Posted on Wednesday, December 22nd, 2010 by Russ Fischer
The Robber, from Austrian director Benjamin Heisenberg, hasn’t had time to establish a presence in the States — it just opened in Germany in March after a premiere at the Berlin Film Festival. A few local festival appearances, like ones at the Seattle and New York Film Festivals, is all the release the movie has had here. But Sony has picked up rights to remake the film anyway, so we could soon see a domestic version of the tale about marathon runner Johann Rettenberger, who had a habit of robbing banks in between marathons.
Variety says that Laura Ziskin will produce, and that a director hasn’t been announced. The fim is based on Martin Prinz‘s book Der Rauber, which was published in English as On the Run.
Here’s the recap of the book from UK publisher Dedalus:
In the 1980s the bank-robber Johann Rettenberger was the most wanted criminal in Austria. Known as Pumpgun Ronnie because of the weapon he used and the Ronald Reagan mask he wore for his robberies, he sometimes robbed two or three banks on the same day. He was also wanted for one murder, unconnected with the bank robberies. Unusually for a bank-robber, he was also a keen amateur marathon runner and had won several races. He jumped out of a window during questioning and escaped by running into the Vienna Woods. It took four days and the biggest police operation in Austrian history before he was cornered and shot himself. On the Run is not an attempt to analyse or explain, much less excuse Rettenberger, nor is it a biographical novel recreating the details of his life in chronological order. It is a novel about a man for whom running is of existential importance. He only seems to feel truly alive, truly himself, truly free when he is running. Although it does have the forward drive of the excitement of the chase, from the perspective of the quarry, it is more of an Austrian The Loneliness of the Long Distance Runner than a thriller.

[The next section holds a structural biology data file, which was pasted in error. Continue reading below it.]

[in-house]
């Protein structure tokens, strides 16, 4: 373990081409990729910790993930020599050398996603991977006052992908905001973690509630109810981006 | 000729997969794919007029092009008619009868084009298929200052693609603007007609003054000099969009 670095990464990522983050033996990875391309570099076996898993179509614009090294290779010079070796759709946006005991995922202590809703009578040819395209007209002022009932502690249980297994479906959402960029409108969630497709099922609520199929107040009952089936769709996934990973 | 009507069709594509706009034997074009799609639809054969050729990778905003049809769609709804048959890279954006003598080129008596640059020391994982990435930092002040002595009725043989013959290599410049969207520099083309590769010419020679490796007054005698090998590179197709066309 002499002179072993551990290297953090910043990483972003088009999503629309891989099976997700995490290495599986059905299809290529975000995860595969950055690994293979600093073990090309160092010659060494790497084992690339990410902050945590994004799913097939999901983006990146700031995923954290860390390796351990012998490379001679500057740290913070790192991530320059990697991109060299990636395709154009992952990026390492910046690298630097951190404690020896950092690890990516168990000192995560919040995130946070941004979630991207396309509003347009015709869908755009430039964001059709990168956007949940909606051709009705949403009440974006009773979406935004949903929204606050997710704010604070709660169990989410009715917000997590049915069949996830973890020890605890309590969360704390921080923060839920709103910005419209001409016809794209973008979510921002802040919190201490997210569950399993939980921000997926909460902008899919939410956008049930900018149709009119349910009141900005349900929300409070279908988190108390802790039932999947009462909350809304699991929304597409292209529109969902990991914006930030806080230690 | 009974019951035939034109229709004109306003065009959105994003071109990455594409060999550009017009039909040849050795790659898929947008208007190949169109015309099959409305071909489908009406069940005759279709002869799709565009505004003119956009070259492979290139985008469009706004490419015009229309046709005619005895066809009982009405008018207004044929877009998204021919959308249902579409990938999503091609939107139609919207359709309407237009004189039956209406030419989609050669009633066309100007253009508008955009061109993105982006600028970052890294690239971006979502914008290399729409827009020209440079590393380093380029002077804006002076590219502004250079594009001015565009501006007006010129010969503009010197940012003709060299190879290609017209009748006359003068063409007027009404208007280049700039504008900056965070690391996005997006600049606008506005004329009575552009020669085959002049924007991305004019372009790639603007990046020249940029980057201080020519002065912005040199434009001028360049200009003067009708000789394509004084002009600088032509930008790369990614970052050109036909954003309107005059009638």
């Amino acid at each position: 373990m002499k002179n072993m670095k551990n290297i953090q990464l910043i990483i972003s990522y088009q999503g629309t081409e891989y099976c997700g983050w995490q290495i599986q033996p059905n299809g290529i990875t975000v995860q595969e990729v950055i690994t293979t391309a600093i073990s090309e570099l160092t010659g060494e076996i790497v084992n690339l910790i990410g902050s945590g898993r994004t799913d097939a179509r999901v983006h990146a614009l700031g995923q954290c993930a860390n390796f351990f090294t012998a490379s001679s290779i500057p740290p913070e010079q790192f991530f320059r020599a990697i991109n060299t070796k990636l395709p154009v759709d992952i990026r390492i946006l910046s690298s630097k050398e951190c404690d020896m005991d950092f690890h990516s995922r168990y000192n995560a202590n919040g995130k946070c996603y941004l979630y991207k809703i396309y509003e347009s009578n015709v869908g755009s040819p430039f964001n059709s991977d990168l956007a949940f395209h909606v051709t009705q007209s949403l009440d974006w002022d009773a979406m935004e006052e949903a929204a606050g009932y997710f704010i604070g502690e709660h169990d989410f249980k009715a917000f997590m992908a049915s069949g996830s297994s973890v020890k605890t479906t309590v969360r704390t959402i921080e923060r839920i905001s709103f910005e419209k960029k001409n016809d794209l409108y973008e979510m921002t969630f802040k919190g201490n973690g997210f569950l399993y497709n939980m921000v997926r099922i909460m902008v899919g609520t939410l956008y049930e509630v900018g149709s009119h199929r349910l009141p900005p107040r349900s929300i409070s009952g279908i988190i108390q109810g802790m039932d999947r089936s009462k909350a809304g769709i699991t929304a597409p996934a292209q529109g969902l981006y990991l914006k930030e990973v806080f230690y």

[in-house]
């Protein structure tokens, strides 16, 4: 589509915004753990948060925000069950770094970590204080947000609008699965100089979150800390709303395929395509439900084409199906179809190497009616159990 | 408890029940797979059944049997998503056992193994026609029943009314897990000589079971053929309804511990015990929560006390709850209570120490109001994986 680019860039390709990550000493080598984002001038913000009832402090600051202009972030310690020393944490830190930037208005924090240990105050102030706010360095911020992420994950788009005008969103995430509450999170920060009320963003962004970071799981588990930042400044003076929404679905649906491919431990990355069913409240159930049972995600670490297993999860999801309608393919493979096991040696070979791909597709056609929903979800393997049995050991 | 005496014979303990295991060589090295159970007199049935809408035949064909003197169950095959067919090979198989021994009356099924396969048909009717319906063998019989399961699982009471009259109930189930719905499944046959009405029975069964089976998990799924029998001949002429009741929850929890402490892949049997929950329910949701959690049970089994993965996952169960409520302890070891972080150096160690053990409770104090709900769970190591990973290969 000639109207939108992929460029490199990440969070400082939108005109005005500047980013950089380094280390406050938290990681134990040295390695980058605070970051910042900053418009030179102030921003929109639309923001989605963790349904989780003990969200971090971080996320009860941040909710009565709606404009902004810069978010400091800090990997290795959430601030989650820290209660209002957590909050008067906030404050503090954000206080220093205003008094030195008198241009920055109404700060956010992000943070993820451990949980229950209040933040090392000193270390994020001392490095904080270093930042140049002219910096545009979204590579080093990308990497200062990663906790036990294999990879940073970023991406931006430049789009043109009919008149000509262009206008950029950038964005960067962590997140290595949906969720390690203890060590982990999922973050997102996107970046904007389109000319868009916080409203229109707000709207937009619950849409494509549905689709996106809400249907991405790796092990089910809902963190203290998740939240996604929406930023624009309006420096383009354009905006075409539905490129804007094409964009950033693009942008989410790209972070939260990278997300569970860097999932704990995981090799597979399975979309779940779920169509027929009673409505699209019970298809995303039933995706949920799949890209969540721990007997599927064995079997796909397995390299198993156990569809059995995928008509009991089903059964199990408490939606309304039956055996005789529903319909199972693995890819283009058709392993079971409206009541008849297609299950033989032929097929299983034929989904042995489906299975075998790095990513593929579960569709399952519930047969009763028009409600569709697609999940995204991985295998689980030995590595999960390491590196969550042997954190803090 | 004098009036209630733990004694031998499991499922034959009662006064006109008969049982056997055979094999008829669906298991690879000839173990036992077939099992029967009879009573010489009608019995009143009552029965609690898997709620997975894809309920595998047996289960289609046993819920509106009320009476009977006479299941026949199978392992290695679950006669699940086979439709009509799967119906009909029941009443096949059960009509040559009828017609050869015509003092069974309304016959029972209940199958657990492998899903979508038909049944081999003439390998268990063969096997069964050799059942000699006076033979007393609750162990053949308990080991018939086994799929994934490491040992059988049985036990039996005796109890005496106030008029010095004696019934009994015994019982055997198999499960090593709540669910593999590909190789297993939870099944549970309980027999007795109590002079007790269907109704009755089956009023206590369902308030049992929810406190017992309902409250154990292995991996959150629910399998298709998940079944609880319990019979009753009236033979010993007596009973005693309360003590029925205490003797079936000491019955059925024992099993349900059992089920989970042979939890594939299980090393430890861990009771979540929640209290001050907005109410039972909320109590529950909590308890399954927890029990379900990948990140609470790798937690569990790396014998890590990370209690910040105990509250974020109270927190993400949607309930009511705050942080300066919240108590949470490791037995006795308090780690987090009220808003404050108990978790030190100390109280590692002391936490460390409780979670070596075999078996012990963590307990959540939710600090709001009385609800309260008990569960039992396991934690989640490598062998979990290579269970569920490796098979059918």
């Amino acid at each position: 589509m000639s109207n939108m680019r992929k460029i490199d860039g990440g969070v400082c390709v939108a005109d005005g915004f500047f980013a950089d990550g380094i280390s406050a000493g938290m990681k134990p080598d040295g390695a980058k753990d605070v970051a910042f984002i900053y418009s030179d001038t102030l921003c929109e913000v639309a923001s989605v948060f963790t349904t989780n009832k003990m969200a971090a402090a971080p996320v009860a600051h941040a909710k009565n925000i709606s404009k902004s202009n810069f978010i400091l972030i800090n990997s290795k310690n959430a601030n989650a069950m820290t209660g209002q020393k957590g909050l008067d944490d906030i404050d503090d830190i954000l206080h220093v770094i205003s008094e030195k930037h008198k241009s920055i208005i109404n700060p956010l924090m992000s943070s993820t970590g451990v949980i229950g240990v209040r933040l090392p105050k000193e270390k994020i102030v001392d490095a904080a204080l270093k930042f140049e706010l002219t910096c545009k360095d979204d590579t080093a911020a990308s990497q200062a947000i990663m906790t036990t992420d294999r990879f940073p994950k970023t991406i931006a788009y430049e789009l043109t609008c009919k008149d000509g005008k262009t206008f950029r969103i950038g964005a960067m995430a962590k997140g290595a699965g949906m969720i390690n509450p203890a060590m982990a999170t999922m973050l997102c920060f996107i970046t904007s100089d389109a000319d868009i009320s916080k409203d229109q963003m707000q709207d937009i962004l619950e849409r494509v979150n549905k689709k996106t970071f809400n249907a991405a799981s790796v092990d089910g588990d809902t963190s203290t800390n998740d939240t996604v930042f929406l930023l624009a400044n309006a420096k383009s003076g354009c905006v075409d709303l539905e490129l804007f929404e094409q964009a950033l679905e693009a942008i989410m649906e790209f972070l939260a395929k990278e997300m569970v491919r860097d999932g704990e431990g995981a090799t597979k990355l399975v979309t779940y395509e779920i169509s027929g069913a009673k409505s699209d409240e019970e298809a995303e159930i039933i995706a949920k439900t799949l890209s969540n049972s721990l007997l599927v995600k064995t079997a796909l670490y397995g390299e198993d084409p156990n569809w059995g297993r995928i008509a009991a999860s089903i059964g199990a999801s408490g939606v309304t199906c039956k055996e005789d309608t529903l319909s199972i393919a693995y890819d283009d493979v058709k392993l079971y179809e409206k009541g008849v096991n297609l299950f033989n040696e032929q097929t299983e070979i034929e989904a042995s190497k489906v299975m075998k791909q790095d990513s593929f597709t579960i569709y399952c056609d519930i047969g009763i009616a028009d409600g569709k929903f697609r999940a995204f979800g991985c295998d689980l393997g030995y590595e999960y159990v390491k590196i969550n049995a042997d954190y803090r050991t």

And here’s the trailer for the original film:Cool Posts From Around the Web: